“1b987ba4983d98a4c2776c8afb5aebbe418cdea1a7d4960c548fb947d404e4b2” from above, you can see two behaviors in the original content before anything else is processed. There are multiple dotNET methods related to Stream objects that it uses to deflate a Base64 string and then execute it. The keywords “Convert”, “FromBase64String”, and “Text.Encoding” trigger the flag for the “Compression” behavior and then “Invoke-Expression” triggers the Script Execution behavior.
Figure 9. Original PowerShell script
Once the script deflates the content, it will begin the processing looping back over to normalize, de-obfuscate, and unravel any additional content.
Figure 10. Decompressed script content
You can see by the obfuscation that it’s heavily utilizing the format operator replacement technique to hide strings. It’s also utilizing a number of string replacement functions which it will also attempt to run during processing. What we’re left with from the profiling scripts perspective is shown below.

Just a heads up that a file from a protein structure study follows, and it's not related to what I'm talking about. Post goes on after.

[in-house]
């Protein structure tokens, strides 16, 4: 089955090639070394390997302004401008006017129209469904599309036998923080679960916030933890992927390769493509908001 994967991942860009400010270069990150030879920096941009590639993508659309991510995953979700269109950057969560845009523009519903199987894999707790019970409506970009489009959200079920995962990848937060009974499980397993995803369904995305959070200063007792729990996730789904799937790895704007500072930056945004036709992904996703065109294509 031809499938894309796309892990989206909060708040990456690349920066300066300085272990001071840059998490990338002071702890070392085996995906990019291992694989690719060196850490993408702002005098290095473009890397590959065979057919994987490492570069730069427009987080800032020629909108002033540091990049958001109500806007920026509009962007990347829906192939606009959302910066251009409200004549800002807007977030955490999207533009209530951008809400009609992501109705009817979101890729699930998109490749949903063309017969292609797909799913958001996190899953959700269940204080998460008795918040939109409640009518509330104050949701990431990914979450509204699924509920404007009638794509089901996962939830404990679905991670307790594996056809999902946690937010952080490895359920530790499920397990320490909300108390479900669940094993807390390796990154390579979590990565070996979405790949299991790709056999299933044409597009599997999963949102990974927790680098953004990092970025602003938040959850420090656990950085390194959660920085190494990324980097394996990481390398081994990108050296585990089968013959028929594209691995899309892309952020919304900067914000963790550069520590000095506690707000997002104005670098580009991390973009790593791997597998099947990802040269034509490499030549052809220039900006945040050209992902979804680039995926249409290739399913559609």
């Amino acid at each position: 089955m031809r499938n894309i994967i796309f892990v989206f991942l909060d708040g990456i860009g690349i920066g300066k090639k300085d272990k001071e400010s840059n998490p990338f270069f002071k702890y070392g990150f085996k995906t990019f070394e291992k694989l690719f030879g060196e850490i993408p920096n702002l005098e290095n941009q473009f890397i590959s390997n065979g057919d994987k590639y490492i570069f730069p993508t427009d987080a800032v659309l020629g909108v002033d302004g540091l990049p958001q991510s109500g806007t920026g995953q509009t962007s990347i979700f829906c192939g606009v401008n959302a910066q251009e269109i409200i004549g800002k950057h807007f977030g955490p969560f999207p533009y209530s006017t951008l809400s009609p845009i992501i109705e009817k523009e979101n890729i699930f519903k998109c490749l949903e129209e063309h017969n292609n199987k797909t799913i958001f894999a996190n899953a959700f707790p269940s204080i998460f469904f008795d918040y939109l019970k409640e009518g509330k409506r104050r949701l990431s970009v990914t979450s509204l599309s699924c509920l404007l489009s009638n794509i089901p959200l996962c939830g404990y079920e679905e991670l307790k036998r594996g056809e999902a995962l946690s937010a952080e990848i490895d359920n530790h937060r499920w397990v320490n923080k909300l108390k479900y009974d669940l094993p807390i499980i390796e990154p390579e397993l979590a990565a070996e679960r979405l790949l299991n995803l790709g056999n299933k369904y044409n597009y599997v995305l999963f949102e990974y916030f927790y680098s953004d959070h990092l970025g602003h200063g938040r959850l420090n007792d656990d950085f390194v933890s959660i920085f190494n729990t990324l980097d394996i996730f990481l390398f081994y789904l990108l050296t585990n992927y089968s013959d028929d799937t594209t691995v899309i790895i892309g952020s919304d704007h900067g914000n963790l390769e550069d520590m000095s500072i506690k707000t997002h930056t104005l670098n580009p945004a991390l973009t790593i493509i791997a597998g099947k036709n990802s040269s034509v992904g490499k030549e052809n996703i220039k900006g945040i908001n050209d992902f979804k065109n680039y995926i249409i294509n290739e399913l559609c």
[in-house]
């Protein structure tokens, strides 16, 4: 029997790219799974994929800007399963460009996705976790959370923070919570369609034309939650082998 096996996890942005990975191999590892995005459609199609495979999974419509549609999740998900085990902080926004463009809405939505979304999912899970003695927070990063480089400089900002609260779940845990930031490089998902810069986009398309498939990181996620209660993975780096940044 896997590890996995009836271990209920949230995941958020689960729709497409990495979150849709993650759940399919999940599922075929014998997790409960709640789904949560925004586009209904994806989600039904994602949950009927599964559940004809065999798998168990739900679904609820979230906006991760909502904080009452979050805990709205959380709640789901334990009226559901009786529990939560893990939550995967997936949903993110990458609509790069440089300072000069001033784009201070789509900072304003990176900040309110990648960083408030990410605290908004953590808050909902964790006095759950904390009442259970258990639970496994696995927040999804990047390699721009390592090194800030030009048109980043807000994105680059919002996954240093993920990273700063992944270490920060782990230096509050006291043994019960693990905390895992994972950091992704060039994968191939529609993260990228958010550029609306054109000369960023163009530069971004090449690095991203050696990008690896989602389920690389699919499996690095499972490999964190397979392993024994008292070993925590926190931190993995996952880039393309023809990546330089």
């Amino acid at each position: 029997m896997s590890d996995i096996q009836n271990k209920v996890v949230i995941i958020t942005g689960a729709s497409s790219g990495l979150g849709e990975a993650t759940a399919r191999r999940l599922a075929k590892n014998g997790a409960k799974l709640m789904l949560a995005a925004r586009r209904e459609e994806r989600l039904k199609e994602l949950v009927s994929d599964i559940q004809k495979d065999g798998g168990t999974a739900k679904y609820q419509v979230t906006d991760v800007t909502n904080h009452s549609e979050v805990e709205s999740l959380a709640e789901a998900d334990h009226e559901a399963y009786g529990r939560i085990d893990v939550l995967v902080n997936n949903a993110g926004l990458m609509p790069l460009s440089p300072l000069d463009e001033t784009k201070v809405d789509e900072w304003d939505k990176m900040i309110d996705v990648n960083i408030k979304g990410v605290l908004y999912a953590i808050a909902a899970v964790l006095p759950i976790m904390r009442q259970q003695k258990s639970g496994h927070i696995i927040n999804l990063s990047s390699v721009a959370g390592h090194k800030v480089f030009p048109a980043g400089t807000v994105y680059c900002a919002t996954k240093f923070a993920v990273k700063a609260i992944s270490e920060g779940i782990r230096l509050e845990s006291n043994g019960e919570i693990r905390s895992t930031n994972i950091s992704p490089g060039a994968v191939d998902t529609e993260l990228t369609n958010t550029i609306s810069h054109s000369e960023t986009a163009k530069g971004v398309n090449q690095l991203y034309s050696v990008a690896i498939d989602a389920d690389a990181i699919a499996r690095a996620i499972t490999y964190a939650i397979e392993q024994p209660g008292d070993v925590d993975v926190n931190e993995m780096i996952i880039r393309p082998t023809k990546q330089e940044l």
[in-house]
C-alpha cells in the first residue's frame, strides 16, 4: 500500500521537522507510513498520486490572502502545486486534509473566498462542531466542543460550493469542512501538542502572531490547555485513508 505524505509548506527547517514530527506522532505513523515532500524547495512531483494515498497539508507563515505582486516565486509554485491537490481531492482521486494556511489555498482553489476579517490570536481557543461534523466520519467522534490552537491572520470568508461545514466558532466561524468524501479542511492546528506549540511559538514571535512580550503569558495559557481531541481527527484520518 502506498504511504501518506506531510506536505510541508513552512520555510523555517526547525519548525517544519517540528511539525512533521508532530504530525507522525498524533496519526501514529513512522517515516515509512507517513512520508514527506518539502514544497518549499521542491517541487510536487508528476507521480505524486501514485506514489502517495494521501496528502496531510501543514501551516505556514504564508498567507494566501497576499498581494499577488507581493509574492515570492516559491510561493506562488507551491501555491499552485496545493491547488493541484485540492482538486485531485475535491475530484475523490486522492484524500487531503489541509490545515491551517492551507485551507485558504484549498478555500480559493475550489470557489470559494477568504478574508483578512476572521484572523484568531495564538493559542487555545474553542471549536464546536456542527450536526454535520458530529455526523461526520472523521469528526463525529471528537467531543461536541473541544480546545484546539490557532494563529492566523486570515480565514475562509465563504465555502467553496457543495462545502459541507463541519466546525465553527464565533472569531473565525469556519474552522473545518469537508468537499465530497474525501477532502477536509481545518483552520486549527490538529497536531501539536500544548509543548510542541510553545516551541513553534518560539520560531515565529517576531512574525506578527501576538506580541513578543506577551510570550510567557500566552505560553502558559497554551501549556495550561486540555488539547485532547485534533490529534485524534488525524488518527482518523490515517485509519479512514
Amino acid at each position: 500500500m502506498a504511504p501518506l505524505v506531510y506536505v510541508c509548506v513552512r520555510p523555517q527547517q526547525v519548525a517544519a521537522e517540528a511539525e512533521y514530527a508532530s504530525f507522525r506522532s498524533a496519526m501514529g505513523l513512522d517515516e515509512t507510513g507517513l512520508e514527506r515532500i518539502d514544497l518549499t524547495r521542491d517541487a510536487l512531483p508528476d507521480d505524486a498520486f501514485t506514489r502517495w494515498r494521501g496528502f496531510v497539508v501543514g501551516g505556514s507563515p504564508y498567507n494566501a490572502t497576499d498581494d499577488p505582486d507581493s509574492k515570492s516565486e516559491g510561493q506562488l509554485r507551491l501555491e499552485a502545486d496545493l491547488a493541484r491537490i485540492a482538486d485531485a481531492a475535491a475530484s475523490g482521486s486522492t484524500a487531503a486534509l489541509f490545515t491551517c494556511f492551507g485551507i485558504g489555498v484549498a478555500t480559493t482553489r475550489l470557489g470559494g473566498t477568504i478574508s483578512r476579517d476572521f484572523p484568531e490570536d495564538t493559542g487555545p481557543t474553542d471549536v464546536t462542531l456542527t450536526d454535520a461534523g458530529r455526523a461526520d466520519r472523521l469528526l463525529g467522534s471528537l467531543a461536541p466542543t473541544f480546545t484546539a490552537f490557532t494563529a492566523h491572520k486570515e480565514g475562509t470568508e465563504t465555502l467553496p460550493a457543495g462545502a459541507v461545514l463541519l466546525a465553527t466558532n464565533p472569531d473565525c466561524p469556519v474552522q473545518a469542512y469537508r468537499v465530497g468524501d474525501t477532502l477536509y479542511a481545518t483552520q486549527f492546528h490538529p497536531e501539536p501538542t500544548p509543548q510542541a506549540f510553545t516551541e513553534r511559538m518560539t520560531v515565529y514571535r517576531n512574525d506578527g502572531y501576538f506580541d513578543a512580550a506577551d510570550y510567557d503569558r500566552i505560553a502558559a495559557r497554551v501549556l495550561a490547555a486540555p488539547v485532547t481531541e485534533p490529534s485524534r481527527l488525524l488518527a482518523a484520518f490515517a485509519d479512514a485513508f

Figure 11. PowerShell script with obfuscation removed
The remaining behaviors can be seen here. The keyword “downloadstring” triggers the “Downloader” behavior, “Start-Process” for “Starts Process” behavior, and finally “$env:username” for the “Enumeration” behavior.
The last two behaviors focus more on the structure of the content instead of a specific keyword combination. For the meta-behavior “One Liner”, it flags due to the original file being entirely on one line while the “Known Malware: Veil Stream” behavior is based on the following two lines found in the original PowerShell script:
Invoke-Expression $(New-Object IO.StreamReader ($(New-Object